Tips and best practices for keeping yourself, and our communities, safe this summer.
Latest Update: November 19th: In the latest Provincial Health Order, Dr. Bonnie Henry has strongly recommended all non-essential travel should be avoided across the entire province. This includes travel into and out of B.C. and between regions of the province. See the latest PHO Order.
Update - November 7th, 2020: From November 7th, 2020 at 10pm to November 23rd, 2020 at 12pm travel into and out of the Lower Mainland and the Fraser Valley should be limited to essential travel only. See the latest PHO Order.
Like most aspects of our lives, travel has been heavily impacted by the COVID-19 pandemic. This may not be the year for international vacations, but our collective successes in flattening the curve has meant residents of British Columbia are free to enjoy a “stay-cation” within our province – if it’s carried out in a smart, safe and respectful manner.
Do Your Research Before You Go
Many of British Columbia’s small towns and communities rely on tourism to support their economy. As we collectively plan our summer trips, it’s important to remember we aren’t leaving COVID-19 behind. We must be respectful of the communities we plan to visit, and be mindful of the fact some Indigenous communities in B.C. are not welcoming visitors at this time. Individuals are encouraged to do their research on their destination before travelling. Visit Indigenous Tourism BC for a list of Indigenous experiences in the province that are currently open and welcoming visitors. Here are some best practices to be aware of before you depart:
- Plan ahead and make sure the community you want to visit is accepting visitors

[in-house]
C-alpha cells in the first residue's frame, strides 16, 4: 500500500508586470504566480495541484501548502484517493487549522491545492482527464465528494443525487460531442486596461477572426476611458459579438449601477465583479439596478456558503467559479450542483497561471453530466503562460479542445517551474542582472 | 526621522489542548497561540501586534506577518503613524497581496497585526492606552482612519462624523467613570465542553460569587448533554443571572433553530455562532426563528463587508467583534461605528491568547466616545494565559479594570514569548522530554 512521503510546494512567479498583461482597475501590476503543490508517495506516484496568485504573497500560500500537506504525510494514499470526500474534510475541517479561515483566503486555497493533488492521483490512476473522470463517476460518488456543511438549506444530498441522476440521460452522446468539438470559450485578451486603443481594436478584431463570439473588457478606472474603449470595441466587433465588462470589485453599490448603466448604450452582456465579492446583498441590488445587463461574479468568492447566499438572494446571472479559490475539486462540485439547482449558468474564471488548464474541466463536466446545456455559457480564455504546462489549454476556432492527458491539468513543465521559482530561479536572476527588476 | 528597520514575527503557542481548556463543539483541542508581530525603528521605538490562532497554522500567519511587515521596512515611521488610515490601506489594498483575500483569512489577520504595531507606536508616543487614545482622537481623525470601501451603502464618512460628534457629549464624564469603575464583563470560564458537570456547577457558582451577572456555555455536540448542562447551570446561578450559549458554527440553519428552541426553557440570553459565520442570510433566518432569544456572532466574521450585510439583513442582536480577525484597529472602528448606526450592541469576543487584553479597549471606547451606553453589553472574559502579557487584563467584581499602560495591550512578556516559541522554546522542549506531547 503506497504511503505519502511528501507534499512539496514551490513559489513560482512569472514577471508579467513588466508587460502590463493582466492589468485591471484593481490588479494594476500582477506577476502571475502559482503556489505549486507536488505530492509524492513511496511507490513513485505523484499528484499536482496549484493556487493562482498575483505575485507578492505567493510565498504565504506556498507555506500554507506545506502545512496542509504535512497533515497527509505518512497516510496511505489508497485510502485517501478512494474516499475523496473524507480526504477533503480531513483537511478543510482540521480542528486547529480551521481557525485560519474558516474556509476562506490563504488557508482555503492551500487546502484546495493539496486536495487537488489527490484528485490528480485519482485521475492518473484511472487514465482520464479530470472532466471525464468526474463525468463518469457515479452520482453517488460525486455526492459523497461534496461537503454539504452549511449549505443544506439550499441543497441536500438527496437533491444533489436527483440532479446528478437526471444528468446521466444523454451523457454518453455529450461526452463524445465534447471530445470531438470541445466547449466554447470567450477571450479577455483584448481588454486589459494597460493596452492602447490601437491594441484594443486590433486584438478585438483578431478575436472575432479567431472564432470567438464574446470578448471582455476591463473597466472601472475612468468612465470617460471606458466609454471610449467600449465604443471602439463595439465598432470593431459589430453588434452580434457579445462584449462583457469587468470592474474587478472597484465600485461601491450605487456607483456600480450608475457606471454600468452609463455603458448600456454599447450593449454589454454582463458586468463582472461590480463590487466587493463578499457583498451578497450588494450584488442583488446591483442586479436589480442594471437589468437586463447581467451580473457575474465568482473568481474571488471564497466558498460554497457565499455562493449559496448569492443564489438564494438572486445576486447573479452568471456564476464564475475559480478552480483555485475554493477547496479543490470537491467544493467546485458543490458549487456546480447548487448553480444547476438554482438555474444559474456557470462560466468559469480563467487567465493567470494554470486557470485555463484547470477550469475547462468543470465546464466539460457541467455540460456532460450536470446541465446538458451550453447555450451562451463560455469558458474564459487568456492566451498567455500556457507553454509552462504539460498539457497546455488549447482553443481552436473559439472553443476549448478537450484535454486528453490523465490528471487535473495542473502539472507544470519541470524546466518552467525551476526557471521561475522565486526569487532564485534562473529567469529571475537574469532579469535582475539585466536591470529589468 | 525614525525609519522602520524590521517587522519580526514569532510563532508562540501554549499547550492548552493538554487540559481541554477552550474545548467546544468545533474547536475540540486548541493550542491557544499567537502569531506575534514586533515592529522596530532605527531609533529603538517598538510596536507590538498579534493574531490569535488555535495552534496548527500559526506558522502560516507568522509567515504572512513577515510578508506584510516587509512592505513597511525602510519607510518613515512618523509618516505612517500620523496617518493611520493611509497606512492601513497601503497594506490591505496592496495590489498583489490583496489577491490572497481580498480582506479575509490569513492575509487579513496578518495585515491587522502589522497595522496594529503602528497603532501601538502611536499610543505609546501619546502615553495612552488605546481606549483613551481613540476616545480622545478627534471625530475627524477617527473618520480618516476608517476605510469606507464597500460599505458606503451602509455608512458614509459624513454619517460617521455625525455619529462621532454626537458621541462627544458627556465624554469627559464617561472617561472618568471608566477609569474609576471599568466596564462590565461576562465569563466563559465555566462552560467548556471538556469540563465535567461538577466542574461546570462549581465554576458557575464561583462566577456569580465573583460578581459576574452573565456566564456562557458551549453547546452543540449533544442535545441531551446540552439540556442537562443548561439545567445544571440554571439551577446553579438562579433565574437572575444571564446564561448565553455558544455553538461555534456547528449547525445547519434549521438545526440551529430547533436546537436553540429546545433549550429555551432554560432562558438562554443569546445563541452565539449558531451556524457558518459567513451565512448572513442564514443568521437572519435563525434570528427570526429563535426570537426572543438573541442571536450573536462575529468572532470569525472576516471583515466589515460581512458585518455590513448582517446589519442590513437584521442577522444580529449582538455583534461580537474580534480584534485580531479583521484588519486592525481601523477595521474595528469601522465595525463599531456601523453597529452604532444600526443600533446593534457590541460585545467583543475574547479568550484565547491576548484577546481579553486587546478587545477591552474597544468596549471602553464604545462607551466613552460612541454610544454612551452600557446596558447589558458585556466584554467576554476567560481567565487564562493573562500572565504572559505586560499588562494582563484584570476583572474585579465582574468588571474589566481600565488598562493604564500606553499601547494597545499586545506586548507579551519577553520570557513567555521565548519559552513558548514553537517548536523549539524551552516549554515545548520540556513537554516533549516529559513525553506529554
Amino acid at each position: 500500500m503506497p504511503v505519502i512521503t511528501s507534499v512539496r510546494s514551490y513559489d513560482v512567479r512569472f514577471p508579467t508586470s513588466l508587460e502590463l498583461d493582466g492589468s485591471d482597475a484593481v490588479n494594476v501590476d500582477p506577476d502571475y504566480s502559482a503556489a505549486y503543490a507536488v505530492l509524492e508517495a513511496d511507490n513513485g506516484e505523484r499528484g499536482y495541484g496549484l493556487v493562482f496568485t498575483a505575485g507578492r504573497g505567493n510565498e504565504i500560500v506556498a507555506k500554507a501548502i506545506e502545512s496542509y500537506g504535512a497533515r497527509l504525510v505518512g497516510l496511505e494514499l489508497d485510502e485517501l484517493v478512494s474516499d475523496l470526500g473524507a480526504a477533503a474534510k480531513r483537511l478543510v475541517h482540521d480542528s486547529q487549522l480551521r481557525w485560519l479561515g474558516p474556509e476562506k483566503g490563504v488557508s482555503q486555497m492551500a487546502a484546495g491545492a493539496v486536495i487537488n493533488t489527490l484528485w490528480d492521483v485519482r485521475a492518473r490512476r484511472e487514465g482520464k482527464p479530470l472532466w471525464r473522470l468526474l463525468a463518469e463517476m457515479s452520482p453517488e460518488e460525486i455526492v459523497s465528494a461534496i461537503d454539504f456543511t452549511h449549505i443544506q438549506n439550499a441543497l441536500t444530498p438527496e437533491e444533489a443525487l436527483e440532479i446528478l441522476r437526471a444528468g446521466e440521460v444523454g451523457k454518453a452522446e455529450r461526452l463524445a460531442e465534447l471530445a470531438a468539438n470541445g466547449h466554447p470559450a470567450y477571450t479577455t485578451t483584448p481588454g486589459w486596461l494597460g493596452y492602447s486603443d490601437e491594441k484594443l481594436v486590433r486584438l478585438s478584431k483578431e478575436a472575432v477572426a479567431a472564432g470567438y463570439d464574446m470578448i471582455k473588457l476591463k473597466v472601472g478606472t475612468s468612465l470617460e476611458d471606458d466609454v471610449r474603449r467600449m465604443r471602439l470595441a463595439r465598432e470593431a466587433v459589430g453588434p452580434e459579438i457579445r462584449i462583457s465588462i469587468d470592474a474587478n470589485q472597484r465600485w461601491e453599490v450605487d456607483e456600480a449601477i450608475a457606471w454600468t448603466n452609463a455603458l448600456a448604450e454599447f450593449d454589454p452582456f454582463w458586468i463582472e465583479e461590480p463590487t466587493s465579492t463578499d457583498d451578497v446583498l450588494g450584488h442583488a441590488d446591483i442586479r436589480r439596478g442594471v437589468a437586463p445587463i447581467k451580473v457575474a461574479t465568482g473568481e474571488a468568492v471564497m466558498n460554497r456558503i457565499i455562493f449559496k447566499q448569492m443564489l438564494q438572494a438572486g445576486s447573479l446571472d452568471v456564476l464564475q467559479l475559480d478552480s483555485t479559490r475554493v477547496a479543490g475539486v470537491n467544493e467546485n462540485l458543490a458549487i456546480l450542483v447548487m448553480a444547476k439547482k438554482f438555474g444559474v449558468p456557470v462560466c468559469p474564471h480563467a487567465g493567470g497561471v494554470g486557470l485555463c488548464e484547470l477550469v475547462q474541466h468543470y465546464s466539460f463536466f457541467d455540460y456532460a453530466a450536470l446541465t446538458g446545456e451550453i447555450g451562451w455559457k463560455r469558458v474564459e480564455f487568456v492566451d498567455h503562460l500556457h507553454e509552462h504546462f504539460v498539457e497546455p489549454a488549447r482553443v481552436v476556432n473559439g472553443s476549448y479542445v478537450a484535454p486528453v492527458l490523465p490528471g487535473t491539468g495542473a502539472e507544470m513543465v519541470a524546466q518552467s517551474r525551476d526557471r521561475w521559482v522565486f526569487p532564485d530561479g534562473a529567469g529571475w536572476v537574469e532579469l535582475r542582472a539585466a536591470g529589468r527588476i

- Be respectful of locals
- Contact the local visitor centre, tourism association or Chamber of Commerce to learn what services are available
- If the community you plan on visiting doesn’t have resources to support you, bring your own essential supplies
- Support local small businesses whenever you can
Guidelines for Social Interaction
COVID-19 is still present in our communities and we all need to remain vigilant. It’s vital to keep respecting our provincial health guidelines about physical distancing, while keeping our risk as low as possible. Here are some best practices for interacting with those within your bubble, and outside of it.
Inside Your Bubble
Your bubble consists of people within your household and can be carefully expanded to include a small number of additional people.
- Limit the number of people within your bubble
- Be mindful of the fact that every person you add to your bubble means you’re now connected to everyone within their bubble
- You don’t need to wear a mask or observe social distancing with those within your bubble
- Vigilant hand washing and space cleaning is still vital within your bubble
- If you do become sick, immediately self-isolate from those within your bubble as much as possible
Outside Your Bubble
As we’ve moved through the phases of our provincial restart plan, interactions with those outside our bubble has increased. With these extra interactions comes extra risks. While travelling, be mindful of this additional risk and look to mitigate it wherever possible. While wearing of masks isn’t mandatory, it is highly recommended where possible. When interacting with those outside your bubble, be mindful of the following points:
- Wear a face mask where possible
- Keep groups as small as possible
- Remember to keep two metres distance from those outside your bubble
- Limit time spent with those outside your bubble as much as possible
- Stay home and do not interact with others if you have cold or flu-like symptoms
- Take extra precautions around those at higher risk of COVID-19
Travelling and Sickness
If you are feeling sick in any way, stay home. There can be no exceptions to this rule. If you develop symptoms while travelling, self-isolate immediately and contact 8-1-1 for guidance and testing. Take the same health and safety precautions you would if you were at home:
- Wash hands often
- Practice safe distancing of two metres
- Spend time in small groups and open spaces
- Clean spaces often
And last but not least, don’t forget Dr. Bonnie Henry’s Travel Manners: